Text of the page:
Since light and its colors physically affect glands and hormones, they will also have a marked influence on our moods and feelings. Science has proven that certain colors can calm the mind while others stimulate mental activity. We need light energy for nourishing our brain, our emotions and our physical body as well as our light bodies and especially our chakras.
In reality little is known and understood about the human psyche and its intricate systems. However, medical science has proven that toxins and other impurities, which include negative thoughts, chemical enhancements in our food and other poor environmental factors, influence our body. Constant forms of “pollution” can cause chakra imbalances to manifest, which may eventually affect us on a physical level. Since traditional health care systems at this time are unable to naturally or totally alleviate symptoms or cure our problems, this means it is up to each individual to improve their health conditions. We also have to consider that we may be our own best doctor. So understanding the chakra system is more about how you can help improve your own state of health and all levels of your being.

The benefit of learning about the chakra system is to understand on a whole (whole = body, mind and spirit in harmony) that when all parts of you (all of your seven chakra centers) are communicating equally and working in alliance with each other, the energy from your body will be reinforcing and you will feel at your optimum level.

Nowadays, we live in a fast world and often forget about our “whole.” We put too much emphasis on independence and very little on interdependence. Our chakras are trying to emphasize the interdependent way that the different areas that process energy relate to one another.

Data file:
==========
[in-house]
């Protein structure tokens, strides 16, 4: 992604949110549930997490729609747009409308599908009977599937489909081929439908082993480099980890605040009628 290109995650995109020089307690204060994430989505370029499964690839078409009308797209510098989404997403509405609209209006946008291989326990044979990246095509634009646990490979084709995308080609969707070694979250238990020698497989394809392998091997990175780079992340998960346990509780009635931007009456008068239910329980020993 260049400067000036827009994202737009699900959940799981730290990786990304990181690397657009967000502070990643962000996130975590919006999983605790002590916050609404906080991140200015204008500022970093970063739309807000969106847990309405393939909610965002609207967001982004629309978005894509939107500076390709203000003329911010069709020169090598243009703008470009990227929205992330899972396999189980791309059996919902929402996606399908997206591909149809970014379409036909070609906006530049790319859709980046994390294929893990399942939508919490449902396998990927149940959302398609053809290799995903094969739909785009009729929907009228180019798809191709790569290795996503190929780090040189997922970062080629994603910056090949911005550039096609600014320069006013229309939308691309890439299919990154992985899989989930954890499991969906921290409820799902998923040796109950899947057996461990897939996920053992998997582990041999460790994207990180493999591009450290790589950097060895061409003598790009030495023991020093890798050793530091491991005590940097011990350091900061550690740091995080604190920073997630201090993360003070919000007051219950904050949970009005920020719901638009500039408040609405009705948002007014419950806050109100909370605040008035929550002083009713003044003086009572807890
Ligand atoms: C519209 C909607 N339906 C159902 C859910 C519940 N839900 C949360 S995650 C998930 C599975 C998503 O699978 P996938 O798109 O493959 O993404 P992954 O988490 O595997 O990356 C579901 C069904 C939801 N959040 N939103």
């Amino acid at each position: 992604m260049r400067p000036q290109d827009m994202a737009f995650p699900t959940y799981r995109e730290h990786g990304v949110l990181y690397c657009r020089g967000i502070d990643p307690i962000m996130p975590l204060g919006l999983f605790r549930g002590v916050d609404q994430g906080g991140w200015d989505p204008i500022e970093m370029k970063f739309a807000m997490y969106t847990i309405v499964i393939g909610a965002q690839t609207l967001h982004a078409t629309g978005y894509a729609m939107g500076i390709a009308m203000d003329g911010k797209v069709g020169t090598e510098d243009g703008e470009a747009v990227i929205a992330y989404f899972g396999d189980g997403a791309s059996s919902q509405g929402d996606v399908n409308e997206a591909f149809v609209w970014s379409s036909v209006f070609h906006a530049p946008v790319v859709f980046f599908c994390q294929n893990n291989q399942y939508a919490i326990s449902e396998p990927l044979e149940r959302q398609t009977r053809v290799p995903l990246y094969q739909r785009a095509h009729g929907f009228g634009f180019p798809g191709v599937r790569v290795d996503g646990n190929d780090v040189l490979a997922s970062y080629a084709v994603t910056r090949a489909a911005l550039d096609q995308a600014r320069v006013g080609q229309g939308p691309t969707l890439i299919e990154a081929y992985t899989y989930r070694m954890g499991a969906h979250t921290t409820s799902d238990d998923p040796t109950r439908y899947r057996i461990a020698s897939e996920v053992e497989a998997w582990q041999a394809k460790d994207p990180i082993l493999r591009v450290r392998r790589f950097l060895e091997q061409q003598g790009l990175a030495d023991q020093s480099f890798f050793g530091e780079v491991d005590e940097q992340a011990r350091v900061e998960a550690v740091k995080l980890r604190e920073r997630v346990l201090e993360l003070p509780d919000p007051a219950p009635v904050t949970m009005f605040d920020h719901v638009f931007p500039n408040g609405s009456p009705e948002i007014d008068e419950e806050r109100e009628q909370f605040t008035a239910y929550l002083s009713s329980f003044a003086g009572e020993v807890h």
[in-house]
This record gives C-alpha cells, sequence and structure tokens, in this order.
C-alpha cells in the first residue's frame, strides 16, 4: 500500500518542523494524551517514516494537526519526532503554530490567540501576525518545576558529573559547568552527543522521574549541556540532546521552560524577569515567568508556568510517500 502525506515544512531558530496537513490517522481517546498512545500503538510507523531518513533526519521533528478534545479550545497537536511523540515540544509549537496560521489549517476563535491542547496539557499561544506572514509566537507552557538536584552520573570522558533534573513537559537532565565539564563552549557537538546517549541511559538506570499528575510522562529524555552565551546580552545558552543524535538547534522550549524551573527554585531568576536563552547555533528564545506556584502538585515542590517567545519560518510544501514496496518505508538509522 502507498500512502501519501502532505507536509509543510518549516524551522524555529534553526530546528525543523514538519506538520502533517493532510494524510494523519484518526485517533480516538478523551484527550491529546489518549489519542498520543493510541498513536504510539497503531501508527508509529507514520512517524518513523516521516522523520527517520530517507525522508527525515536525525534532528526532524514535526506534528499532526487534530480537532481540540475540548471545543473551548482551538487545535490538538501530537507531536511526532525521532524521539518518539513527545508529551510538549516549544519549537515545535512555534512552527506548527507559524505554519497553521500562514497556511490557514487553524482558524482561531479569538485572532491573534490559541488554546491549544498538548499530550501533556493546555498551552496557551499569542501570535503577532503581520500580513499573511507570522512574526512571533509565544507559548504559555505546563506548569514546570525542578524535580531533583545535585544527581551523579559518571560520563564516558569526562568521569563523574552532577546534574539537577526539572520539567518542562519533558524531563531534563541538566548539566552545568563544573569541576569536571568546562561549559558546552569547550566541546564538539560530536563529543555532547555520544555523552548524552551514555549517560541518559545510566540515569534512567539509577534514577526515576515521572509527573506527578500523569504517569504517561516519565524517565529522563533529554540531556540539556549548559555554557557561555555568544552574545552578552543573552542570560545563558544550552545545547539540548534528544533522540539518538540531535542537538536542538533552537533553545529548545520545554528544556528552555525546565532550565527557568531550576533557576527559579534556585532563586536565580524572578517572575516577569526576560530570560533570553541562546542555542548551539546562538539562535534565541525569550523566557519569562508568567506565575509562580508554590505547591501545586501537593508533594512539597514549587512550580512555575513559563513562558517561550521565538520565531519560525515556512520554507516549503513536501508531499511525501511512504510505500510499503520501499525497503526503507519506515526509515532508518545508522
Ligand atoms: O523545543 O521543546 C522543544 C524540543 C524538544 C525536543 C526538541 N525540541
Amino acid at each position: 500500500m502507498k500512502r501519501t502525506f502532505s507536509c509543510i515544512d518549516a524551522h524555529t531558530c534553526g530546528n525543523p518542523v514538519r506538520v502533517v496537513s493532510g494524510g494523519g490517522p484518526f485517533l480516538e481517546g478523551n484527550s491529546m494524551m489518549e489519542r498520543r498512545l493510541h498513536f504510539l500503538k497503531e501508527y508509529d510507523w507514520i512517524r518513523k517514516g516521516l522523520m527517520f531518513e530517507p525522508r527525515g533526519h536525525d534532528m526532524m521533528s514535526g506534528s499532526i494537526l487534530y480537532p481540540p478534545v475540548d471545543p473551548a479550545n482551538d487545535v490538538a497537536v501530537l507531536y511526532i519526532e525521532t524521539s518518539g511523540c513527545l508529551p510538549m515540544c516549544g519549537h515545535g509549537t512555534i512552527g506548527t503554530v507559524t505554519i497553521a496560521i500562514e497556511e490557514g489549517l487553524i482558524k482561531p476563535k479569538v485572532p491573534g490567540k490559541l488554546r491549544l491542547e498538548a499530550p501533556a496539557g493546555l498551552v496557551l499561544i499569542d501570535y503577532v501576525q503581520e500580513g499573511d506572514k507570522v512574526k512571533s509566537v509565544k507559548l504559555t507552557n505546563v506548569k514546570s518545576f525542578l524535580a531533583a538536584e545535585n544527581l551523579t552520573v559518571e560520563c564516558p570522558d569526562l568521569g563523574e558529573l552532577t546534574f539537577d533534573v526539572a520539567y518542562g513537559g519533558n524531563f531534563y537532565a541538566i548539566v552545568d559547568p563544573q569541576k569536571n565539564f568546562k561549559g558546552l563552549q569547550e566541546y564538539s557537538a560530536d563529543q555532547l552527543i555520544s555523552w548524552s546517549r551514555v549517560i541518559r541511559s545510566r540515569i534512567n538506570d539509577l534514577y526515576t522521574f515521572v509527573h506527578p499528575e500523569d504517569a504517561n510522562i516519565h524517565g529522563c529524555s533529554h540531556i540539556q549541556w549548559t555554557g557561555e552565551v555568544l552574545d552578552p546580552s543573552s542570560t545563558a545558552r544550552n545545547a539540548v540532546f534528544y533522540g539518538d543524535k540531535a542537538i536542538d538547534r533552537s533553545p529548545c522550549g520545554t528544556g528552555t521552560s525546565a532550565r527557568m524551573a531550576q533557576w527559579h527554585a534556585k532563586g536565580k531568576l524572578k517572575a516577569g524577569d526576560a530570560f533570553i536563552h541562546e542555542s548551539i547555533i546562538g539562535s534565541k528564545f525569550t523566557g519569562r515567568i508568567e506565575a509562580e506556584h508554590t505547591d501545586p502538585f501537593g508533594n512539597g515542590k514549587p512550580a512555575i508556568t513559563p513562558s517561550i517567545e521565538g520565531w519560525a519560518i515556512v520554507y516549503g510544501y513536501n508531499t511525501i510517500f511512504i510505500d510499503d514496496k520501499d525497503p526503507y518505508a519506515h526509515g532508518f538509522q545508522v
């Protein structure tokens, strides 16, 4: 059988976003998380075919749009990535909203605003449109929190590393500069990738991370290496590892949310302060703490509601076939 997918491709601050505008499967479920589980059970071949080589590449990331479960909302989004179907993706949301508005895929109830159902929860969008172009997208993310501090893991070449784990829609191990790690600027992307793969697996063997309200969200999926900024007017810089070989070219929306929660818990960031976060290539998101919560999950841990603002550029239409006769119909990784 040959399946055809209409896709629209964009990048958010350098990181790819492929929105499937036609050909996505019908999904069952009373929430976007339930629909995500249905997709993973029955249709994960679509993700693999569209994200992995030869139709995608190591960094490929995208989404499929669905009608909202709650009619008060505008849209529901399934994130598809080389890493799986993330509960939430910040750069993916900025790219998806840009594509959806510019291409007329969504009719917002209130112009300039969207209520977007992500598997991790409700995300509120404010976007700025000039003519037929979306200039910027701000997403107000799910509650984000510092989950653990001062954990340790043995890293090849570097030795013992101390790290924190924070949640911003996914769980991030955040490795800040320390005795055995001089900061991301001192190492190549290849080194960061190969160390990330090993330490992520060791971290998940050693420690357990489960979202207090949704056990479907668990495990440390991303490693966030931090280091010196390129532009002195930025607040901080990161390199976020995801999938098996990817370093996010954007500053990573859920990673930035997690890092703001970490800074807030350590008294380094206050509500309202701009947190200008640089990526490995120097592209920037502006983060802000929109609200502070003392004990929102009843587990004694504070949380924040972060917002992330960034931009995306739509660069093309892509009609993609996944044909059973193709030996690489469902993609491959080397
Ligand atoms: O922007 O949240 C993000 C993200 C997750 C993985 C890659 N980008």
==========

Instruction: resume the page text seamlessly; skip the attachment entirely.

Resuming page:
Andean Spirituality would suggest that there is a connection between our chakras, light, energy and consciousness.  And they would be joined by a number of other Eastern traditions as well (although, most of them don’t have a rainblow flag).

Incan Understanding of Ascension and the 7 Levels of Consciousness

I’ll get back a little later to the Incan understanding of human development – especially with respect to consciousness / and the primary understanding of the culture of the goal of “ascension”.  But first it will help to explain some of the basics of Andean Spirituality.

Above all else, Andean Spirituality is UNITY and connectedness among all things. No one is excluded; everyone—and everything—has a specific function and is in a state of continuous evolution.

Every human being has a relationship with everything surrounding him or her: living beings, animals, plants, elements of nature, even inanimate objects, as well as non-physical things such as achievements, concepts, knowledge, thoughts and emotions, among others.

How we form and maintain relationships to all these things determines our path as we evolve toward the universal ALL THAT IS.